5. Fill the bath – Around 5cm of water for babies up to six months.
  6. Check the water temperature – 37° C.
  7. Turn the water off – Never put the baby in the water while it’s still running.
  8. Get a grip – Hold your baby securely with one of your arms under his head and the other supporting his bum.
  9. Lower in feet first. Once baby is in, hold him slightly up right with one arm and use the other arm to bathe him. 

Washing baby’s face

Baby’s eyes can get a little crusty so start by dipping a corner of a washcloth into the warm water and gently wiping one eye, starting from the inner corner outward. Do the same to the other eye.

Wet the entire washcloth and gently wash your little one’s face, especially around his mouth and chin. These areas can get extra dirty with baby drool and spit-up. Wash inside and behind the ears – very very gently!

TIP: You can wash baby’s face before you actually put baby in the bath if you are worried about him being too cold.

Washing baby’s hair

Support your baby’s head and lay him down in the bath so that the back of his head is submerged. Then gently splash water over his head. You can add a dab of shampoo and gently rub if you’d like. Gently splash water over his head to remove the suds.

Washing baby’s body

Dip the washcloth back in the water and wash bub’s neck and torso. Move to under the arms and between each finger. Make sure you get all of those adorable baby skin folds, especially around the neck.

Washing baby’s genitals

When it comes to your baby’s bits, there’s no need to get too intense. A gentle brush over will do the trick. Make sure you wipe front to back with your little girl and, if you have a baby boy recently circumcised, wipe his penis clean. If the baby isn’t circumcised there’s no need to pull the skin back.

Getting out of the bath

Baby’s all clean. Now what? First of all, make sure you have the open towel placed beside you. Gentle lift baby out of the water supporting the head and body. Place bub down on the towel and pat your baby dry. Don’t rub.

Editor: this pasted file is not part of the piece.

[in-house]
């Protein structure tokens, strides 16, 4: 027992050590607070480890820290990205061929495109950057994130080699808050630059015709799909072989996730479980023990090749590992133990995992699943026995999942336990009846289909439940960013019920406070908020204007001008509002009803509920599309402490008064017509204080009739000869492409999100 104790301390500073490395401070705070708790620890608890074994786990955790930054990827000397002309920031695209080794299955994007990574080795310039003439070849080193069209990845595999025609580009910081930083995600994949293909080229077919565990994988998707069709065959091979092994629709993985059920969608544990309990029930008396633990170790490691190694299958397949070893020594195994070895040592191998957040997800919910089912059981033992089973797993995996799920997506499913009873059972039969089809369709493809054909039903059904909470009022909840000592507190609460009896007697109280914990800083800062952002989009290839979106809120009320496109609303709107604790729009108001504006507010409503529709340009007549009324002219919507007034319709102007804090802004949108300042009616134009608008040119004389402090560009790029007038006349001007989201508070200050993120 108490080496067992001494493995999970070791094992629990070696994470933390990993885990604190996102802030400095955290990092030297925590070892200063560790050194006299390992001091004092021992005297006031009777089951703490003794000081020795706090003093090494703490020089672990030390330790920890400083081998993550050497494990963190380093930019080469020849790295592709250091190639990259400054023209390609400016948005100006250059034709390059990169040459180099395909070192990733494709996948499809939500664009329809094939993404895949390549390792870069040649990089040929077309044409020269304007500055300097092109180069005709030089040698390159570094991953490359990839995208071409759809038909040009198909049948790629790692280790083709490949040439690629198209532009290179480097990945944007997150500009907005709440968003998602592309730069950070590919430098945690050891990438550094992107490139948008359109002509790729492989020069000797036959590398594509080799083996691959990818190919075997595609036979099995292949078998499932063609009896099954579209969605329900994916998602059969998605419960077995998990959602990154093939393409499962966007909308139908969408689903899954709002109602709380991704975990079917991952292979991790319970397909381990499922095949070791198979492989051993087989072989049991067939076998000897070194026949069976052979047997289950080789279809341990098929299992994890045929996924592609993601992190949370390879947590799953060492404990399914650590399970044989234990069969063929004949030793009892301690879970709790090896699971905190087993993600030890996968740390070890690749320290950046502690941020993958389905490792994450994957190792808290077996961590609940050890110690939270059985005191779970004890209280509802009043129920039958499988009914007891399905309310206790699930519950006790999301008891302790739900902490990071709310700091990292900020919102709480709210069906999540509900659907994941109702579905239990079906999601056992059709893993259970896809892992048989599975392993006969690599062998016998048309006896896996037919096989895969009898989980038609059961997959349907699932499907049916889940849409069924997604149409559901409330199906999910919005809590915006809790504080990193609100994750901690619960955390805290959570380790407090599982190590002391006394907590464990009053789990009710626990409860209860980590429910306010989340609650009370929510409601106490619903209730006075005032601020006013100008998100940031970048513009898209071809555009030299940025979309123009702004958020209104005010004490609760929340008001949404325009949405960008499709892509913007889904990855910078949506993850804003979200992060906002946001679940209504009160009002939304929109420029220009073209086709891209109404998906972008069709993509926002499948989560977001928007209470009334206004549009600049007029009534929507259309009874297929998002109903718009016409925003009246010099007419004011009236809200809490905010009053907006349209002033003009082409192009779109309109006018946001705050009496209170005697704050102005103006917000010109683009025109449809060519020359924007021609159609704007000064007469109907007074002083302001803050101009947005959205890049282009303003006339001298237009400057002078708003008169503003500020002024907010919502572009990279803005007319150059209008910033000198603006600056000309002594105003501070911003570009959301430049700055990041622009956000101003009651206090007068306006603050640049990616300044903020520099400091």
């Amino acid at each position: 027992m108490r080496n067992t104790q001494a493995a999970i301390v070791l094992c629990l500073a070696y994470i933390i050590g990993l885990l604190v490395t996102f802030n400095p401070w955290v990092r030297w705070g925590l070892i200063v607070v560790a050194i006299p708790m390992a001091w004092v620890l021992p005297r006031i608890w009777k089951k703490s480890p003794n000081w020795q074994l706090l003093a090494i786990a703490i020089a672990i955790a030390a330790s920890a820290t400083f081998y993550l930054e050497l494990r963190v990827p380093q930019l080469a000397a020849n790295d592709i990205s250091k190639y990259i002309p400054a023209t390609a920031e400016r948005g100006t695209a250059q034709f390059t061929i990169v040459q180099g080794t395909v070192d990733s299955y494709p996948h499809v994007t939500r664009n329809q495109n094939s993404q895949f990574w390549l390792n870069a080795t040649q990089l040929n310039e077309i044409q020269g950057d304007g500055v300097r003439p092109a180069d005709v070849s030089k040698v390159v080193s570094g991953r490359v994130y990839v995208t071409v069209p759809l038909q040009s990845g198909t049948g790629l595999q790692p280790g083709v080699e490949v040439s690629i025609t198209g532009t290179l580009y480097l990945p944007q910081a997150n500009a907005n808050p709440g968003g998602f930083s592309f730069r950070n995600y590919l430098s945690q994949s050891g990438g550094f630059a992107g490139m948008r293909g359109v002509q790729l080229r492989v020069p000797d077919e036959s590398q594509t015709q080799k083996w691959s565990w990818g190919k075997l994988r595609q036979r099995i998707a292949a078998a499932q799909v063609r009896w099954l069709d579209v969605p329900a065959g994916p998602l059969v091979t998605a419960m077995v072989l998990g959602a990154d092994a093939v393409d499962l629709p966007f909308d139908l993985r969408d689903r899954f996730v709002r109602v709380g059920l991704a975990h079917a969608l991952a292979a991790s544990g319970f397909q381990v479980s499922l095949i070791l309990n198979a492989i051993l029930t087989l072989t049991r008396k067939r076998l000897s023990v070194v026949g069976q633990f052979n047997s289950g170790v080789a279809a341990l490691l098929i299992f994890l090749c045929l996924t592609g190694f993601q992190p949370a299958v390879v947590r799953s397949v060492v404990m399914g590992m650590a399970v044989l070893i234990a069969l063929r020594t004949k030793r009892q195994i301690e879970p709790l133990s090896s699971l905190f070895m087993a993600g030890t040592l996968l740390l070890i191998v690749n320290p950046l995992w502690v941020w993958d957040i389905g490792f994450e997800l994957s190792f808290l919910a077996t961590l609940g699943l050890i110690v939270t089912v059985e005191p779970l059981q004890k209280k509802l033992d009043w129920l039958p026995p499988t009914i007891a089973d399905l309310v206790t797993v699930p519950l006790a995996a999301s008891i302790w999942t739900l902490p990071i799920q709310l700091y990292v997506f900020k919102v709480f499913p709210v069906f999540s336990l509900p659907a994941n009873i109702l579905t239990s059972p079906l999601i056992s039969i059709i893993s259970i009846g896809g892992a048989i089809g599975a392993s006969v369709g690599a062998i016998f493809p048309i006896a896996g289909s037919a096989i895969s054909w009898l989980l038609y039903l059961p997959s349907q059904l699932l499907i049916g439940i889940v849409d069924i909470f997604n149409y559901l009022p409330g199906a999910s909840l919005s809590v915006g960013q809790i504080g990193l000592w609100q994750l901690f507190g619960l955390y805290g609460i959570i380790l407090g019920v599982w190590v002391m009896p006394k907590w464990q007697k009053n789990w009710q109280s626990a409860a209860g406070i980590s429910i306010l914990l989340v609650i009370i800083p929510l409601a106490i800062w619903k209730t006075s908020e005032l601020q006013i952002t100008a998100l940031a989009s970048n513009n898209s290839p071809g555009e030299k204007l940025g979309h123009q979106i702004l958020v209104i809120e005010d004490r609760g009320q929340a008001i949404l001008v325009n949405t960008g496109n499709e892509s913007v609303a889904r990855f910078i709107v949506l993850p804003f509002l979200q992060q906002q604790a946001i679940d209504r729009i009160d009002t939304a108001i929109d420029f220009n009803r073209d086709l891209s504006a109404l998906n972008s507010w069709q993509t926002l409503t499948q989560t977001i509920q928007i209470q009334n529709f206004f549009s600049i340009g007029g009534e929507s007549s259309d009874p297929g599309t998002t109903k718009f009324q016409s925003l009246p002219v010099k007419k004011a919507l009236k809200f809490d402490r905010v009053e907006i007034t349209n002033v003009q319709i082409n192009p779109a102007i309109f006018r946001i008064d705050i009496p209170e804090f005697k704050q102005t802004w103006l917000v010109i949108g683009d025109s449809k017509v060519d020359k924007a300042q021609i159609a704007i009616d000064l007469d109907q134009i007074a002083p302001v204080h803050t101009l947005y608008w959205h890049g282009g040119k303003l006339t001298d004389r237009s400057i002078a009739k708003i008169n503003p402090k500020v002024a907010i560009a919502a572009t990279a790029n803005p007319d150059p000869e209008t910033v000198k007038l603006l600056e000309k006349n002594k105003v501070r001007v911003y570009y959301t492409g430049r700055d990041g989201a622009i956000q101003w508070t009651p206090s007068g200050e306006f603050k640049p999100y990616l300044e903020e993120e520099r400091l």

You may want to use a baby lotion such as Cetaphil Baby Daily Lotion, to soothe baby’s skin and keep it hydrated. Have a read of our article on infant massage if you’d like to incorporate massage into your bath and bed routine. We highly recommend you do!

Next, nappy, clothes and a safe place to put baby down. Once bub is settled, you can empty the bathwater and put everything away.

Sweet baby bath bliss

Your baby may not take to a bath straight away. My daughter howled the first few times. Then she scowled during the next few. Eventually, her howls and scowls turned to acceptance and delight. Now it’s her favourite time of the day.

Once bub does enjoy the bath, you may find that bathing baby becomes a much-loved bonding session for the two of you. Heck, it may even relax both of you AND promote a better night’s sleep. One can dream, right?

What to read next


This post is sponsored by Cetaphil Baby
Author

Born and raised in Canada, Jenna now lives in Far North Queensland with her tribe. When the mum-of-three is not writing, you can find her floating in the pool, watching princess movies, frolicking on the beach, bouncing her baby to sleep or nagging her older kids to put on their pants.

Write A Comment

This site uses Akismet to reduce spam. Learn how your comment data is processed.